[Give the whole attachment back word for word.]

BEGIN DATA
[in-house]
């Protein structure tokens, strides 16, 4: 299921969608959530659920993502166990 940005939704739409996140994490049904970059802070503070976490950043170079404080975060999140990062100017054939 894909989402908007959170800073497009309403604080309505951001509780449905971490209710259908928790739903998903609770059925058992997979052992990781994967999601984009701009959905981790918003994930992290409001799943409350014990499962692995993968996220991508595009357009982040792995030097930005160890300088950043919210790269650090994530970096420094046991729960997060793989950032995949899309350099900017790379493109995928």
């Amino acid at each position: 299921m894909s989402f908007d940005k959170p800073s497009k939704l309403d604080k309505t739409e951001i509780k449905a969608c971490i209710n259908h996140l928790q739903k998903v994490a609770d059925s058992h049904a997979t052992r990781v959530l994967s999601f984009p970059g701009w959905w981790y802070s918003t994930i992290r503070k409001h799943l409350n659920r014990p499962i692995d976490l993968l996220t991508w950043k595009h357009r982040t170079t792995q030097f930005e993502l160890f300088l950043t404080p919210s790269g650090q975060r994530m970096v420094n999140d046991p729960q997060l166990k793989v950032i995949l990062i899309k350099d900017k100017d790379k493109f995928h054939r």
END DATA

[in-house]
């Protein structure tokens, strides 16, 4: 299921969608959530659920993502166990 940005939704739409996140994490049904970059802070503070976490950043170079404080975060999140990062100017054939 894909989402908007959170800073497009309403604080309505951001509780449905971490209710259908928790739903998903609770059925058992997979052992990781994967999601984009701009959905981790918003994930992290409001799943409350014990499962692995993968996220991508595009357009982040792995030097930005160890300088950043919210790269650090994530970096420094046991729960997060793989950032995949899309350099900017790379493109995928």
């Amino acid at each position: 299921m894909s989402f908007d940005k959170p800073s497009k939704l309403d604080k309505t739409e951001i509780k449905a969608c971490i209710n259908h996140l928790q739903k998903v994490a609770d059925s058992h049904a997979t052992r990781v959530l994967s999601f984009p970059g701009w959905w981790y802070s918003t994930i992290r503070k409001h799943l409350n659920r014990p499962i692995d976490l993968l996220t991508w950043k595009h357009r982040t170079t792995q030097f930005e993502l160890f300088l950043t404080p919210s790269g650090q975060r994530m970096v420094n999140d046991p729960q997060l166990k793989v950032i995949l990062i899309k350099d900017k100017d790379k493109f995928h054939r």